5 ways SMEs can win in retail and FMCG

Just over a week ago we had the pleasure of hosting a panel discussion at Tiny Hunter on how SMEs can win in the FMCG and retail space. It was an insightful discussion with guest of honour Antony Paech, MD of Beerenberg, Jean-Yves Heude, ex CEO of Kelloggs ANZ, Sharlene Zeederberg from research company Leap Insight, and Emma Scott, the Lead Brand Strategist here at Tiny Hunter.

Before we reveal our top 5 takeaways for you to apply to your own brand, let’s first take a look at what’s currently happening in consumerland and consider why it is that SMEs can now win.

Market share is shifting away from multinationals and moving to smaller brands. There has been a huge shift in the landscape and there are a few influencing factors to note:

  • Consumers are developing a mistrust of bigger brands. Consumers used to be loyal to big brands with little question of their quality or integrity. This has changed and a need for authenticity is driving consumers to engage with smaller, more transparent brands that are often more purpose driven.
  • The shift from big broadcast. Big brands used to purchase prohibitively expensive ads on the few free-to-air channels to reach their customers, with few others ways to build awareness. The explosion of the digital landscape has done a lot to even the playing field. Brands large and small can engage in one to one conversations on far smaller budgets. Money does still help, but so does creativity, and courage, sometimes more apparent in the smaller businesses.
  • Nationalised buyer processes and resourcing. It used to be that brands needed large sales forces, hitting the road to visit store after store, across the country. Getting product on shelves was a time consuming and resource heavy process. With the shifts to the way the likes of Woolworths and Coles work you can meet with a single buyer one week, and be stocked nationally a short time later (not that this is as easy as it sounds!).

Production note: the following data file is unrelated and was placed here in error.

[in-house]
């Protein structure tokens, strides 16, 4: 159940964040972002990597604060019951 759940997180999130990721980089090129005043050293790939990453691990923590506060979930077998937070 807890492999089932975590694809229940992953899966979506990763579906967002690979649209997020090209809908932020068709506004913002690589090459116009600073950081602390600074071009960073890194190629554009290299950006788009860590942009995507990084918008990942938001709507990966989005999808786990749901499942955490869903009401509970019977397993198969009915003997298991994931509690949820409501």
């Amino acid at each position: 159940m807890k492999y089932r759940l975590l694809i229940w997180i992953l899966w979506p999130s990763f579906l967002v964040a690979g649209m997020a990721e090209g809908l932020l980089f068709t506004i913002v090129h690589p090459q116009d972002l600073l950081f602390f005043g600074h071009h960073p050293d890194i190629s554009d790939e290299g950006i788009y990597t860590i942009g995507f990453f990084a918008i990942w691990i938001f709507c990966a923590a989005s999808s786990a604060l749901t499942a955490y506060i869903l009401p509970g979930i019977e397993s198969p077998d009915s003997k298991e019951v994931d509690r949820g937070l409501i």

• Manufacturing processes and technology. Brands used to invest huge amounts of money in owning factories and developing unique manufacturing process. This barrier has continued to shrink, with people now able to launch a business, and product range, with almost no expenditure using drop shipping suppliers.

We did cover a lot of ground during the discussion, but here are our top 5 takeaways about winning in the retail space:

  1. Range review and promotions. The supermarkets are pretty heavy handed in the way they negotiate, it’s not a relationship building ‘win win’ scenario like it used to be. It is crucial to be strategic in the way you approach both range reviews, and promotions. These need to be considered in all aspects of decision making – for example in terms of brand storytelling, what is the narrative for the buyer? Whilst they always want you to do promotions, how does that strategically align with your brand? What steps can you take to stand your ground and bet on the long game?
  2. Branding matters (a lot). Branding is how you differentiate yourself from your competition. And these days there is a lot of competition. Your brand work needs to be far more than a logo and collateral, it needs to be a strategic consumer-centric positioning that emotionally engages with your audience. As Anthony Paech said, ‘We realised other brands were telling better stories about their fake barns, than we were about our real barn’. Beerenberg’s strategic rebrand has delivered substantial growth and expansion.
  3. Understanding consumer behaviour is essential. There are 3 moments of truth in FMCG and one of them is on the shelf. It is critical every single centimetre of your pack has been strategically considered based on real consumer insights. Research is key here. Above all else it’s about clarity. Your pack needs to be seen and understood from about a metre away, it needs to be single minded and visual (people don’t want to read). And more often than not a consumer’s key driver is not what you think it might be. Do the research and design your cues and hierarchy accordingly.
  4. Innovate for long term success. Innovation is important, and it’s not only limited to product development. Innovation gives you a new reason to be talking to the buyer, a proactive rather than a reactive one too. Small to medium businesses are often more agile, and can innovate quickly, for example reacting to trends before a multinational has run their first meeting to discuss the possibilities. But again it’s crucial to get the consumer involved.
  5. Profitable marketing. Budgets can be tight, we all know that. But how can we be clever in the way we market to increase exposure to our desired audience, without it impacting the bottom line? Even if it’s not ‘profitable’ per se but at least break even, then the sky’s the limit. For example a brand might broker a deal with an airline, there is very little margin on the product itself, but the exposure to potential customers is immense.

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Jodie de Vries

Written by: Jodie de Vries
Published: November 5, 2018
Images by Ben Barkwith & Jean-Paul Faint

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